Clinging to the world’s only negative policy rate, the pessimistic stance of the Bank of Japan may push the embattled yen to slide again.
The BoJ anomaly is expected to become more acute this week as central banks from the Federal Reserve to the Swiss National Bank are expected to raise borrowing costs. Bank of Japan Governor Haruhiko Kuroda and fellow board members were seen standing at the end of a two-day meeting in Thursday, which comes just hours after the Federal Reserve unleashed what could be its third consecutive rate hike of 75 basis points.
Clinging to the world’s only negative policy rate, the pessimistic stance of the Bank of Japan may push the embattled yen to slide again. The authorities in Tokyo intensified their warnings about the rapid moves of the Japanese yen after it dealt with its lowest level in 24 years last week. The Minister of State Finance indicated that direct intervention is among the options presented, and if necessary, it will take place quickly and without warning.
Kuroda Remains Unaffected
The Bank of Japan’s governor said that the rapid weakening of the yen is not desirable. But even after the yen reached 144.99 earlier this month, the bank continues to hold the view that a weak yen is positive for the economy in general if it is stable, according to people familiar with the matter.
“The yen may break through the 145 barriers, but just stacking it to sell the currency can be like playing with fire,” commented Kiyohe Morita, chief economist at Nomura Securities, “The different thing this time is that investors will have to balance Kuroda’s easing stance against strong warnings from currency officials in Japan,” he added.
Kuroda noted that even if the BoJ tried to adjust policy in response to the Japanese yen, it would be largely futile. He said last July that massive increases would be necessary to halt the yen’s decline and that this would end up wrecking the economy amid the pandemic. He added that raising interest rates to normalize policy can only come with sustainable inflation and that is why Japan needs strong wage growth.
However, the BOJ’s stance comes at an increased cost. While it maintains its short-term interest rate at -0.1%, its 0.25% cap on 10-year government debt is under renewed pressure. The global bond sale pushed the yield this high last week for the first time since June. The central bank had to spend 1.4 trillion yen ($9.8 billion) buying bonds to defend yields on Wednesday and Thursday alone.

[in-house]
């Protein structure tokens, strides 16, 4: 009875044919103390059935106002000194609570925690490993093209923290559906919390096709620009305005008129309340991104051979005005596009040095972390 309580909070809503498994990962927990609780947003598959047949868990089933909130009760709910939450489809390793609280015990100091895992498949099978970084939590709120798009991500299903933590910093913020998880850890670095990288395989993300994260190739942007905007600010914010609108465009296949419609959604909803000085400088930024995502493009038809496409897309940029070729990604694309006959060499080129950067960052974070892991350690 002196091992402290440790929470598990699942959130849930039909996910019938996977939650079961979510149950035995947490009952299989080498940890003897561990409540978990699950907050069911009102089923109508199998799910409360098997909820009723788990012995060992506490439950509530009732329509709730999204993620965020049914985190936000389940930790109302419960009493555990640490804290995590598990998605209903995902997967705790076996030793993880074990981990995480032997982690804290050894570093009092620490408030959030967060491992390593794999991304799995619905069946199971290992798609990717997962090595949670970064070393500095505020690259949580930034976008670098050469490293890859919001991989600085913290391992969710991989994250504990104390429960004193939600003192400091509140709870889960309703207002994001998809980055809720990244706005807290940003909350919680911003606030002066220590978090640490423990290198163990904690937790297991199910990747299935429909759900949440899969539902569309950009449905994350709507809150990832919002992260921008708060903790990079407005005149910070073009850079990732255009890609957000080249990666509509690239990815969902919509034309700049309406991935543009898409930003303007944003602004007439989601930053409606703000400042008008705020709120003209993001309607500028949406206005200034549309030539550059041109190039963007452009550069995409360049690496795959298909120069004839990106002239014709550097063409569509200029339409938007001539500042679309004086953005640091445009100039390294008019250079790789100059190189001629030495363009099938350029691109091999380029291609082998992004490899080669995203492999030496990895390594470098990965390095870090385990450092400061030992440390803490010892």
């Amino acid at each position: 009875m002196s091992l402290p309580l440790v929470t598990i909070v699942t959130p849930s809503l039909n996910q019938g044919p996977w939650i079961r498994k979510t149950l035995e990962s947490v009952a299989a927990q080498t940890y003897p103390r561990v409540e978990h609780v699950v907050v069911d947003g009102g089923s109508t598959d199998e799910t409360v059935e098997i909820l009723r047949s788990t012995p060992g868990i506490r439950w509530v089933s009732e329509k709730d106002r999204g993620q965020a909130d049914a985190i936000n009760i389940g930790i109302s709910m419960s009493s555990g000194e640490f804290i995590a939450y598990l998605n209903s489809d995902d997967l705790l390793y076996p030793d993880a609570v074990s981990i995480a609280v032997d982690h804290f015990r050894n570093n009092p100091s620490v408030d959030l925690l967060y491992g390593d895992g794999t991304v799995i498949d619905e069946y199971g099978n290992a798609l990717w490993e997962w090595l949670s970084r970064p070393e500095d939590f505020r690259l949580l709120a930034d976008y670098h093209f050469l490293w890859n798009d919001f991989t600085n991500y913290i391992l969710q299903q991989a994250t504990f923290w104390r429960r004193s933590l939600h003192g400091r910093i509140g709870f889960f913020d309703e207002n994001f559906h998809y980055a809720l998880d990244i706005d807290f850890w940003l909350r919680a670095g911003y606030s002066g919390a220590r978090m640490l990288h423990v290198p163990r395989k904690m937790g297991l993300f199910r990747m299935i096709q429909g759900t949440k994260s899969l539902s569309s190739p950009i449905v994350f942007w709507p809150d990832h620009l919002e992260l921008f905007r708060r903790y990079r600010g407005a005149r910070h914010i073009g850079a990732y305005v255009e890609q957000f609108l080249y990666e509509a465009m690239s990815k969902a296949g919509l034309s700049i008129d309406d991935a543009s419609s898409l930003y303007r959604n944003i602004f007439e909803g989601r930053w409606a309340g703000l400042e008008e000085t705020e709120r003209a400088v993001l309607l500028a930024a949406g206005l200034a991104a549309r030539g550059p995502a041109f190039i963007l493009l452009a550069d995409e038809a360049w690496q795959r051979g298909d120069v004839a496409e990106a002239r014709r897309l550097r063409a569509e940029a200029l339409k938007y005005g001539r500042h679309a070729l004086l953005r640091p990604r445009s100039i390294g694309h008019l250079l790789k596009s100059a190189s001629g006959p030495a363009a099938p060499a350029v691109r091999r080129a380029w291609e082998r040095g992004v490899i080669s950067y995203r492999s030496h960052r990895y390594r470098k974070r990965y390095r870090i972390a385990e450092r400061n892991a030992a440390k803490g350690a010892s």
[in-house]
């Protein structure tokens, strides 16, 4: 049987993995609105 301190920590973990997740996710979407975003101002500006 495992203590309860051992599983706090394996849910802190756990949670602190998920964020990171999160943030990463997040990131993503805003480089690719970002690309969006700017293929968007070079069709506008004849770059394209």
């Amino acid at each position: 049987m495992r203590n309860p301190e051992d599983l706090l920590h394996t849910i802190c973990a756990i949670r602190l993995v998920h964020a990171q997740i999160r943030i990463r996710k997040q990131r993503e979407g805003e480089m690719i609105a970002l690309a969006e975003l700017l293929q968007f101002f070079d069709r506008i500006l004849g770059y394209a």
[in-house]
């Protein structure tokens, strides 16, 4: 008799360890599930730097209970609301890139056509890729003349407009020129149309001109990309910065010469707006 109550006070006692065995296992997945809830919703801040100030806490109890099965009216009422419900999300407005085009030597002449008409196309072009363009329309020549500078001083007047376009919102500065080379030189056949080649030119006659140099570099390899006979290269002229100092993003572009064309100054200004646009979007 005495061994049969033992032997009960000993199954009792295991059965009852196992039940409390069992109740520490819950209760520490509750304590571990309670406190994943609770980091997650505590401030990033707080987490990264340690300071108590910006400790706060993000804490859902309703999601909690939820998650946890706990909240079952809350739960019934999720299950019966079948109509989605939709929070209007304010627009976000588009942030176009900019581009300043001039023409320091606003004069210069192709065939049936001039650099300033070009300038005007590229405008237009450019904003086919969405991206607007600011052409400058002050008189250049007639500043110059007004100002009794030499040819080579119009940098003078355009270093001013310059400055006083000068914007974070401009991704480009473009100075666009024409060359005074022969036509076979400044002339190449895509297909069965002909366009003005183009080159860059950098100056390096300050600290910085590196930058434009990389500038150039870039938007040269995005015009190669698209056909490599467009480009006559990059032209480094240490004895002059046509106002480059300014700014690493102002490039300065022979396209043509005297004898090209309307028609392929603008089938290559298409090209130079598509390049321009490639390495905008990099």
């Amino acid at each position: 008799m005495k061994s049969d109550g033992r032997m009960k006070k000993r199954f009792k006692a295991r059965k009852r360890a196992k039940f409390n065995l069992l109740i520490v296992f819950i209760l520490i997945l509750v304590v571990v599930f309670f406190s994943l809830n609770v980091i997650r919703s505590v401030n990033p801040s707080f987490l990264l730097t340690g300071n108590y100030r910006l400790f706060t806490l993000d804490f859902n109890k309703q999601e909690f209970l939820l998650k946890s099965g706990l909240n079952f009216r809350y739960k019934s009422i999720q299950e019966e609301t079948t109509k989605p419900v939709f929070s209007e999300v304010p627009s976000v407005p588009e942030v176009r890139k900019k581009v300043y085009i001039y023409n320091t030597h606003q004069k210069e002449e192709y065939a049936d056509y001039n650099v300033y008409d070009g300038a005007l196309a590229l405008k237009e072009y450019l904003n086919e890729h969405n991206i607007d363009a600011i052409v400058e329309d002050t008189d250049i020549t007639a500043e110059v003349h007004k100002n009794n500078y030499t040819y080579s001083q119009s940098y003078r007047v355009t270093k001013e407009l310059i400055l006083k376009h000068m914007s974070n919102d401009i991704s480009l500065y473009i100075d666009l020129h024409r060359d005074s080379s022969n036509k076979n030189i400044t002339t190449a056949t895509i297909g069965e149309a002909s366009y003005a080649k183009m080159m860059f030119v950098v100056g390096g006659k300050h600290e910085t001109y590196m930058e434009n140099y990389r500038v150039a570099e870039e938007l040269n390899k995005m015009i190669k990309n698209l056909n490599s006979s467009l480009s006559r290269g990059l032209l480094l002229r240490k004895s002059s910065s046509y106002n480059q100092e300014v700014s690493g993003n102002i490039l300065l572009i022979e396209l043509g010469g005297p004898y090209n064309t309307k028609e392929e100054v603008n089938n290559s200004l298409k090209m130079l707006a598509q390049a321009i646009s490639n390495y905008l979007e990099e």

BoJ officials have already said that raising the yield ceiling would be equal to raising interest rates, essentially ruling it out as an option until sustainable inflation is achieved. And if it comes as a surprise, an adjustment to guidance on future prices would be the easiest option. The bank now expects prices to remain “at current or low levels”.
Economists are expected to watch the BoJ’s guidance this week, with nearly 80% of them expecting the BoJ to finish the remainder of its Covid financing program as scheduled. The central bank is currently linking part of the policy guidance to the pandemic, so the end of the program signals a possible change in wording. However, analysts are of the view that the key phrase regarding interest rates remains unchanged for the time being in favor of lower or lower rates.
On another note. Benchmark US yields jumped as much as 5.7 basis points to 3.506%. This happened as traders bet that another three-quarter point increase in the Fed’s review this week is largely a done deal. There was talk of a 100bp move to curb price pressures which showed few signs of abating even after the latest round of interest rate increases. Investors are also raising expectations about how high the US central bank may eventually push interest rates as early as 2023. But fears are growing that the US economy may slip into recession and prompt policymakers to cut interest rates next year.
There is no change in my technical view of the performance of the USD/JPY currency pair. The general trend is still bullish, and its gains are still moving the technical indicators towards overbought levels, but investors prefer to wait until they react to the monetary policy decisions of both the Federal Reserve and the Japanese Central Bank to determine the future trend. According to the current move, the closest resistance levels for the currency pair are 143.85, 144.60 and 145.80, respectively.
On the other hand, according to the performance on the daily chart, the breakout of the dollar-yen pair will be important to the 142.20 and 141.00 support levels, for the bears to control the trend.